It appears that the Government Press Office told Donnison that if he offends again he could be deprived of his press card.
So he got off with a warning, much to the disgust of many BBC viewers, who, concerned at his perceived pattern of prejudice against Israel, had hoped to see the back of him and were convinced that he'd be expelled.
Ah, but that's Israel for you. Imagine the fate that would await a reporter who had fallen foul of the authorities in, say, Hamastan.
And if he had been expelled, what an instant hero he'd have become in certain circles!
There have been reports that Donnison and Danahar apologised to the Government Press Office for the fauxtography retweet.
But the pair, otherwise silent (as far as I can tell) regarding what transpired on Wednesday, have hastened to state that this is not so.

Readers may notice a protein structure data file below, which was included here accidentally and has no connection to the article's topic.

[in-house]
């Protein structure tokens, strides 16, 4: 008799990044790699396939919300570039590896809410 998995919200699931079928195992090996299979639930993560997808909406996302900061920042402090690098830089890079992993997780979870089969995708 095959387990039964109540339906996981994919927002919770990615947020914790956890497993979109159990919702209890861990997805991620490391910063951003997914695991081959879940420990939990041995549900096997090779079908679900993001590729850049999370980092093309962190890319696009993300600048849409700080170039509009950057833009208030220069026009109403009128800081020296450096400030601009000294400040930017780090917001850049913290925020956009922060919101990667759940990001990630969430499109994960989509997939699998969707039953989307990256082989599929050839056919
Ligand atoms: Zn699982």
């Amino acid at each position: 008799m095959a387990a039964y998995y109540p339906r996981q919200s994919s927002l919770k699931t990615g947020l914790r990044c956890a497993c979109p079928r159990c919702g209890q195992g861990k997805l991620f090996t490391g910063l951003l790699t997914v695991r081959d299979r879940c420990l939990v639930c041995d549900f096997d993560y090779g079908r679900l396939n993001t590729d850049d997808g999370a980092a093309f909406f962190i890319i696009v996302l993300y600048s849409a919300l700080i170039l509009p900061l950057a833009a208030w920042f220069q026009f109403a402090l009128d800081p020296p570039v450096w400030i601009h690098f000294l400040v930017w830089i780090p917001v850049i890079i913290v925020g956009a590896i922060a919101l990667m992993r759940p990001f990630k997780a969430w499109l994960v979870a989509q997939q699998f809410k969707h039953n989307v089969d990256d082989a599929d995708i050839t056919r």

Danahar led the way, and Donnison followed.
Little wonder that some Twitter watchers are aghast at the pair's apparent pride in their failure to apologise.
Meanwhile, regarding yesterday's UN vote (138 in favour, nine against, and 41 abstentions) regarding the upgrading of Palestine to "observer state" status, Danahar (retweeted by Donnison) has made this seemingly non-objective remark:
"Voted No: Canada, Czechs, Palau, Nauru, Micronesia, Marshall island, Panama, US, Israel. Looks like cast list of 'Coalition of the Willing' "What a pair! Isn't it time the chairman of the BBC Trust, Lord Patten, threw the Corporation's rule book on impartiality at them?
Speaking of the portly and pompous Lord Patten (himself with a history of pro-Palestinian partisanship), who's dubbed Pooh Bah by some elements of the press, here's highly satisfying footage of the drubbing he took recently on a separate matter from Conservative MP Philip Davies:
If only Philip Davies, blunt Yorkshireman and stormy petrel that he is, would ask Patten why he allows BBC reporters to flout the BBC's Charter again and again and again.